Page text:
It Takes a Village: Get Your Hands Dirty and Build It From the Ground Up

Amy shares how important it is for families of special needs children to have a support system and offers practical tips on how to accomplish this.

Raising a child with developmental disabilities is often overwhelming for parents and they need all the help they can get.  I know.  I am one of them. Continue reading “It Takes a Village: Get Your Hands Dirty and Build It From the Ground Up”

An Apology Letter to My Former Students

Amy shares a letter she has written to her former special needs students sharing with them a heartfelt apology for not understanding how to reach their individual needs and her promise that going forward she will be an advocate for children like them.

Dear Former Students,

I am so sorry.  I didn’t understand that your little body needed to move and that it actually helped you learn.  When you kept getting out of your seat during a test and I took away your recess I didn’t realize what that did to you.  I took away something that you NEEDED to be successful.  Please forgive me.

I am so sorry. I didn’t understand that a side effect of your medication meant you weren’t hungry at lunch time, but by the afternoon you were starving.  No wonder you had difficulty concentrating.  I wish I would have let you have an afternoon snack.  Please forgive me. Continue reading “An Apology Letter to My Former Students”

What Parents of Children with Disabilities Wish You Knew

My 3 1/2 year old son, Barclay, has a trio of disabilities: Childhood Apraxia of Speech (CAS), Attention Deficit Hyperactivity Disorder (ADHD) and Autism Spectrum Disorder (ASD).

I am pretty outspoken with family and friends about how these disorders affect him and our family dynamics.  His success stems from the people in his life understanding how he functions in this world, not how this world expects him to function in it.  I try to educate them to not compare him to “kids his age” but rather accept where he is in his development.

I recently asked a group of moms, who have kids with special needs or know of kids with special needs, what are some important points they believe friends and family members need to know.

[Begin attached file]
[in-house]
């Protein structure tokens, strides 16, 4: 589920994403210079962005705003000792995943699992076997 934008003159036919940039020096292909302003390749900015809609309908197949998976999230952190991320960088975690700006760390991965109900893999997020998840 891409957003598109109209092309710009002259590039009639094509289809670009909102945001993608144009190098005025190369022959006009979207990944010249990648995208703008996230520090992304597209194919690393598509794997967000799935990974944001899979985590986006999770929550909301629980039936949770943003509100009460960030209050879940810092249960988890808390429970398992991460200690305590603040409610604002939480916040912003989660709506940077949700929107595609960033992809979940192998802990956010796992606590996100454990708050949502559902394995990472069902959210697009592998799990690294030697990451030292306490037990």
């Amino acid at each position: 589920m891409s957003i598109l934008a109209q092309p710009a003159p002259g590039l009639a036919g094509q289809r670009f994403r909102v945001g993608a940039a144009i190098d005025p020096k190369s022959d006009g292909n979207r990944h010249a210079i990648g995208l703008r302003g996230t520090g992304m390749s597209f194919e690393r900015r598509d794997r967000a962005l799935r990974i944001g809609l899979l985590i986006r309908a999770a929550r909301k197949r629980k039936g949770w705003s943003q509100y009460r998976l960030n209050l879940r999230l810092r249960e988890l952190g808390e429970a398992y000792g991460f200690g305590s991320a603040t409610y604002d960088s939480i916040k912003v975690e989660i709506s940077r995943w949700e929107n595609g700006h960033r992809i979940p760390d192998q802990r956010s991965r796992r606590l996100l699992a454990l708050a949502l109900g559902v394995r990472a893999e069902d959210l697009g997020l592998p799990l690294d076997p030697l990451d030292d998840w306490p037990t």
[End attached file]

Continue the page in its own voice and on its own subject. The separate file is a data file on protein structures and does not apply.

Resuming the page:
Continue reading “What Parents of Children with Disabilities Wish You Knew”

Using ABA Strategies at Home: Part 2 – Analyzing the Data

 

In Part 1, I walked you through how to collect ABC data for the purpose of replacing undesired behaviors with desired behaviors.  Now that you have the data, let’s do something with it! Continue reading “Using ABA Strategies at Home: Part 2 – Analyzing the Data”

Creating Your Child’s Childhood

Amy shares 10 things all parents can do to help create a positive childhood for all their children regardless of whether they have developmental differences or not.

Think back for a moment on your childhood. You probably can conjure up many happy memories and most certainly a few you’d rather forget. What causes one event to become a long-term memory versus another is a question developmental psychologists can’t answer. But one thing they do know is that a person’s childhood does have an impact on shaping their adult life. According to a recent study published in Child Development, researchers found that “the type of emotional support that a child receives during the first three and half years has an impact on education, social life, and romantic relationships even 20 or 30 years later.” Continue reading “Creating Your Child’s Childhood”

Using ABA Strategies at Home: Part 1 – ABC Data Collection

What is ABA Therapy?

Applied Behavior Analysis, or ABA, is the term used to describe specific behavior modification techniques used primarily with children on the autism spectrum.  These techniques find their ground roots in the research of behavior psychologist B.F. Skinner, who is often referred to as the “Grandfather of ABA.”  Skinner’s theory of operant conditioning is the belief that desired behaviors can be encouraged through positive reinforcement and discouraged through either withholding positive reinforcement or punishment. ABA also subscribes to the notion that all behaviors have an antecedent (what happens before the behavior) and a consequence (what happens after the behavior) and the combination of the two will determine if that behavior is repeated or not.  The theory is when the undesired behavior is successfully modified through ABA, then it will be replaced with a desired behavior. Continue reading “Using ABA Strategies at Home: Part 1 – ABC Data Collection”